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[reys-kawrs, -kohrs] /ˈreɪsˌkɔrs, -ˌkoʊrs/
a current of water, as a millrace.
Origin of racecourse
First recorded in 1755-65; race1 + course Unabridged
Based on the Random House Dictionary, © Random House, Inc. 2018.
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Examples from the Web for racecourse
Contemporary Examples
Historical Examples
  • We passed a racecourse, where a little race-meeting was going on.

    The Last Voyage Lady (Annie Allnutt) Brassey
  • The racecourse has done much for this, but the road would do far more.

    Nuts and Nutcrackers Charles James Lever
  • There is no place, no corner, on a racecourse where a man may show his heart.

    The Country House John Galsworthy
  • Mrs. Ogilvie arrived at the racecourse, as she had promised to do, about tea-time.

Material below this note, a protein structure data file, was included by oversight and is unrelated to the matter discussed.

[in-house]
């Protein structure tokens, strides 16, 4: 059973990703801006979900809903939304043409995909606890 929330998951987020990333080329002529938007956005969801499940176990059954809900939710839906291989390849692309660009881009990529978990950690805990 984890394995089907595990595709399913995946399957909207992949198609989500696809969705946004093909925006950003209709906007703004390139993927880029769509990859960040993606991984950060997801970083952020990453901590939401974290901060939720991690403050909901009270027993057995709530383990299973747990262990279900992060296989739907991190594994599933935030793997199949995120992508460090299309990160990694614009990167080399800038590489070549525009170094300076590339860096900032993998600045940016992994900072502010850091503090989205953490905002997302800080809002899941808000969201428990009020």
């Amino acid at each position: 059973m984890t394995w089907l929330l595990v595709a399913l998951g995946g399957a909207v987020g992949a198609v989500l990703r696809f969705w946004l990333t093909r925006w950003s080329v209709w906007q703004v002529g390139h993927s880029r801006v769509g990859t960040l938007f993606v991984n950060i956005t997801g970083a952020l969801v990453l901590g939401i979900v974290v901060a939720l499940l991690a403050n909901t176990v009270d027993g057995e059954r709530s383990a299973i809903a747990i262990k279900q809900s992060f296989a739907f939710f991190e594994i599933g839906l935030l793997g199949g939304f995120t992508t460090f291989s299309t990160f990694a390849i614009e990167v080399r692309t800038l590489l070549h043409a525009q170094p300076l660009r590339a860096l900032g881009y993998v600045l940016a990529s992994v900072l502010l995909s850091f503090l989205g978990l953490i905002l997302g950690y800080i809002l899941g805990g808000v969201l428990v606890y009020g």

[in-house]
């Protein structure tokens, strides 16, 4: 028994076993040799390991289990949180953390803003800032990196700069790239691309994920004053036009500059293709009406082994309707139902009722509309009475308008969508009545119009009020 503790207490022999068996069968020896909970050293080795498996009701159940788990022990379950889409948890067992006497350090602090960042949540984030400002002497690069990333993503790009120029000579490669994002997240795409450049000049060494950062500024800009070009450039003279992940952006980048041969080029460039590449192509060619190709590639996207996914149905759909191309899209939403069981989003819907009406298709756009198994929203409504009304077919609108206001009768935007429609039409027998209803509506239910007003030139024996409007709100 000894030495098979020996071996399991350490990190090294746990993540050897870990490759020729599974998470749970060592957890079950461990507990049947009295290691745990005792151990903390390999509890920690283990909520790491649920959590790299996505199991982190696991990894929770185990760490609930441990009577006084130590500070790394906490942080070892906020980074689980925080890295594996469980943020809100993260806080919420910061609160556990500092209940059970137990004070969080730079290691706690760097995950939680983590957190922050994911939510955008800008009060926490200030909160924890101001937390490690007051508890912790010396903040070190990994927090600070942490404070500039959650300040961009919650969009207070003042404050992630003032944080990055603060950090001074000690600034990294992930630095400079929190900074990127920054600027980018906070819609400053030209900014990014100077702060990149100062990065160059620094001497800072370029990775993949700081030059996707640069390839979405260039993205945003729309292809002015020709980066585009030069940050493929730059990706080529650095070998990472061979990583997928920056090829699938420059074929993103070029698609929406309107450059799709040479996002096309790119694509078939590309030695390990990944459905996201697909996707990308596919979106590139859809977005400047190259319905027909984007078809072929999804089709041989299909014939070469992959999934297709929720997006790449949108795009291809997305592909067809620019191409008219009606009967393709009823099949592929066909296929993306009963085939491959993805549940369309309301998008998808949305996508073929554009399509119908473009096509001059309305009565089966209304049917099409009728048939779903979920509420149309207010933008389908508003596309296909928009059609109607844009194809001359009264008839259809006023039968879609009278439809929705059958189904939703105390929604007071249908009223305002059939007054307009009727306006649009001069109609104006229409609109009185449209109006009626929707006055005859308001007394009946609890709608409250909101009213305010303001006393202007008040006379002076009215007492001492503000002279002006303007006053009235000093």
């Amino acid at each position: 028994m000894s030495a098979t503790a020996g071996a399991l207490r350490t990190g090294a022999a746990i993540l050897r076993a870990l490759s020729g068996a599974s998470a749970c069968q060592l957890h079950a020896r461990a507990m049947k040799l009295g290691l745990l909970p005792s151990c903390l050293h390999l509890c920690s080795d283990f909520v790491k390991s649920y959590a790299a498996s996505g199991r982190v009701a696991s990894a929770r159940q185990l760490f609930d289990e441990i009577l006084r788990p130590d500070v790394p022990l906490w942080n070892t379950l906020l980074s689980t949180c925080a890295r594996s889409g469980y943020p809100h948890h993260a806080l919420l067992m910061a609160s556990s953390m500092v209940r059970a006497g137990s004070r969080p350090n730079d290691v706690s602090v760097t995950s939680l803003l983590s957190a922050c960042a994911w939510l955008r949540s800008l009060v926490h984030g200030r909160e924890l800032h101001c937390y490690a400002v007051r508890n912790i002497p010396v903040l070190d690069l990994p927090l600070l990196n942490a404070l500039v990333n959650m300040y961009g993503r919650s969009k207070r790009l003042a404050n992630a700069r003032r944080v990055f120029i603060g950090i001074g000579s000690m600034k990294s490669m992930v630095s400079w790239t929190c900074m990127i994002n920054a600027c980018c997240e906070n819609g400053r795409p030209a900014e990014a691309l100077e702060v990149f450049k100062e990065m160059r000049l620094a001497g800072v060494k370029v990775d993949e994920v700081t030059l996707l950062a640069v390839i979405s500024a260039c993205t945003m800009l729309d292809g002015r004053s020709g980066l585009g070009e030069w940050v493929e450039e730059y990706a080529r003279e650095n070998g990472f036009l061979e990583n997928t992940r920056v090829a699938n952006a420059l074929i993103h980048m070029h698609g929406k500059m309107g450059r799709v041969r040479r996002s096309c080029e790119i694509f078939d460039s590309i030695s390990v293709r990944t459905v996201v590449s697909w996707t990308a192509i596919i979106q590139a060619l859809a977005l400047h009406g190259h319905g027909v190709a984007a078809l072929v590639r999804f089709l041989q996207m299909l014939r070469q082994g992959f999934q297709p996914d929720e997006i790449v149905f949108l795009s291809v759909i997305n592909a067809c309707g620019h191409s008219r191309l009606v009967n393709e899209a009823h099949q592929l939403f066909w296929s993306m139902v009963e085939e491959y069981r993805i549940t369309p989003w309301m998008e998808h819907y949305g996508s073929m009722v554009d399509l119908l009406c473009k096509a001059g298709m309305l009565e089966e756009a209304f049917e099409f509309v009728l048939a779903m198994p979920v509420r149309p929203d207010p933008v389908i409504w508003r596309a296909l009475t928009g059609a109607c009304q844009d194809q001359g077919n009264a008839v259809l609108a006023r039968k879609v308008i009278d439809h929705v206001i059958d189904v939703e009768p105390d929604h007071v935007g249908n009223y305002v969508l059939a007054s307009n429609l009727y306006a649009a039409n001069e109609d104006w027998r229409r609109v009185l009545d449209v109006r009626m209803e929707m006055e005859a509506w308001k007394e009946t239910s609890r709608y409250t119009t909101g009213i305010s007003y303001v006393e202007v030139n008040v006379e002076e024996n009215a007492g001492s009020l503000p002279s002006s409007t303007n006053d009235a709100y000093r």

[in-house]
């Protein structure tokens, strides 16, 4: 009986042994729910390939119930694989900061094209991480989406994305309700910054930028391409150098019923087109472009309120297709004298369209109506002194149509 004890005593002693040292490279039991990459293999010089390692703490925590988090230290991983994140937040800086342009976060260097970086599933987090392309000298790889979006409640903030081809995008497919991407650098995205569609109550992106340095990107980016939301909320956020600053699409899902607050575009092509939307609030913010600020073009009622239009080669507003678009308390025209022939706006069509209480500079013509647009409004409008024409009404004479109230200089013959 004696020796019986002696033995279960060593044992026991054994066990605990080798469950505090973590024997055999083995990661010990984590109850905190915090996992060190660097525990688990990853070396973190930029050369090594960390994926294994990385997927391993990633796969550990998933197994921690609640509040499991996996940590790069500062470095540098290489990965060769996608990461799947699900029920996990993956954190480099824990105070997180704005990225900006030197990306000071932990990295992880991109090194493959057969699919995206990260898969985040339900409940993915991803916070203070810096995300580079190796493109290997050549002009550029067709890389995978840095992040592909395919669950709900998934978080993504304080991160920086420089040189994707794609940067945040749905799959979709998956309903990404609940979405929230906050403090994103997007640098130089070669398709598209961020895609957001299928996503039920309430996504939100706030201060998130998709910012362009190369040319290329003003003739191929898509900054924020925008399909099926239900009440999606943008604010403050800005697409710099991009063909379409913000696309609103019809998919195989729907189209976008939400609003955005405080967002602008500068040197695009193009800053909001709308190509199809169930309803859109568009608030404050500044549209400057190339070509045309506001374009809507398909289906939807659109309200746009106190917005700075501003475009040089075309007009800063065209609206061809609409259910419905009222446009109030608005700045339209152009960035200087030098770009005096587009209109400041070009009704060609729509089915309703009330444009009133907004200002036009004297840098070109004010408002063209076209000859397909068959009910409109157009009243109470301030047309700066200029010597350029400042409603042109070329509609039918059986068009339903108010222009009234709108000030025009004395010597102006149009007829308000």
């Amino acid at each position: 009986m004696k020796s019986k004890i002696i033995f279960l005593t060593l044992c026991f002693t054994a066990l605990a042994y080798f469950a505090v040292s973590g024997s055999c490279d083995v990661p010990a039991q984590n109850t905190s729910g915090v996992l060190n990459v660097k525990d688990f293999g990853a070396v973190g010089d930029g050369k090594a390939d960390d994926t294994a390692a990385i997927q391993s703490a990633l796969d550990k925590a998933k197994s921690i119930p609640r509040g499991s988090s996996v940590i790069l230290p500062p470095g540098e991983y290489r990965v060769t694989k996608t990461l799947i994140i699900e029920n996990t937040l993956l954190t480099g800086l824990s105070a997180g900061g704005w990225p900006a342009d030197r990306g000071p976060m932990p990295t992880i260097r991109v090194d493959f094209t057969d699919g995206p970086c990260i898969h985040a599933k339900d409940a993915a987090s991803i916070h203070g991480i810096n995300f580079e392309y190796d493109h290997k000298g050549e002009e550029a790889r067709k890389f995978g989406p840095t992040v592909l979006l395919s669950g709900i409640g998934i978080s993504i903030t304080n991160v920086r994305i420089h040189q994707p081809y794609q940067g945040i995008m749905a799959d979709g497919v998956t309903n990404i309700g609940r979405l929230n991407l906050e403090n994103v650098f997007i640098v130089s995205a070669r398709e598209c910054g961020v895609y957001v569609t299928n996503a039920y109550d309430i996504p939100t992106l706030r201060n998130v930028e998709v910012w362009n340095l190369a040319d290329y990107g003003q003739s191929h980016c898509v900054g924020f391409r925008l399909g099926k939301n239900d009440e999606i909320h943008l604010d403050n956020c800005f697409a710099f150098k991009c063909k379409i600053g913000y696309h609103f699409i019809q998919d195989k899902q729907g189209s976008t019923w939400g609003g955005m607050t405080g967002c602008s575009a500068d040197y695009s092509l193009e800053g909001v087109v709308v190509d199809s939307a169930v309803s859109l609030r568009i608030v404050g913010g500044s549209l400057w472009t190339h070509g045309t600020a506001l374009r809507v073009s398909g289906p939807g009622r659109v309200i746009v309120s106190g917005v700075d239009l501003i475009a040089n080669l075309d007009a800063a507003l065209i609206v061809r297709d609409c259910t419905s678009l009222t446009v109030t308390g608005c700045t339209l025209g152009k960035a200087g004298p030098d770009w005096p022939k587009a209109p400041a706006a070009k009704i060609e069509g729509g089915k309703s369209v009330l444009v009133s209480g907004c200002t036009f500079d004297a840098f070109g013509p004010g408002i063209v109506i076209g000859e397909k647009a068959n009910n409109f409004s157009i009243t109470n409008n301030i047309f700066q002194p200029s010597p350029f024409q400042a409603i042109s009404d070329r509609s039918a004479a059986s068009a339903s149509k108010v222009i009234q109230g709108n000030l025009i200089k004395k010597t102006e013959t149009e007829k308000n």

Peter and Jane

    S. (Sarah) Macnaughtan
  • The Church was consecrated in 1845, four years after the closing of the racecourse.

    The Kensington District Geraldine Edith Mitton
  • "I never was at a racecourse in my life," said the barrister.

    The Prime Minister

    Anthony Trollope
  • When detached from the racecourse or the card-table, his command of language was nil.

    The Scarlet Feather Houghton Townley
  • Bets on the Dauphin, bets on Roy: they were matched as on a racecourse.

  • That will be a safe hour, for they will be on the racecourse and out of the way.

British Dictionary definitions for racecourse


a long broad track, usually of grass, enclosed between rails, and with starting and finishing points marked upon it, over which horses are raced Also called (esp US and Canadian) racetrack
Collins English Dictionary - Complete & Unabridged 2012 Digital Edition
© William Collins Sons & Co. Ltd. 1979, 1986 © HarperCollins
Publishers 1998, 2000, 2003, 2005, 2006, 2007, 2009, 2012
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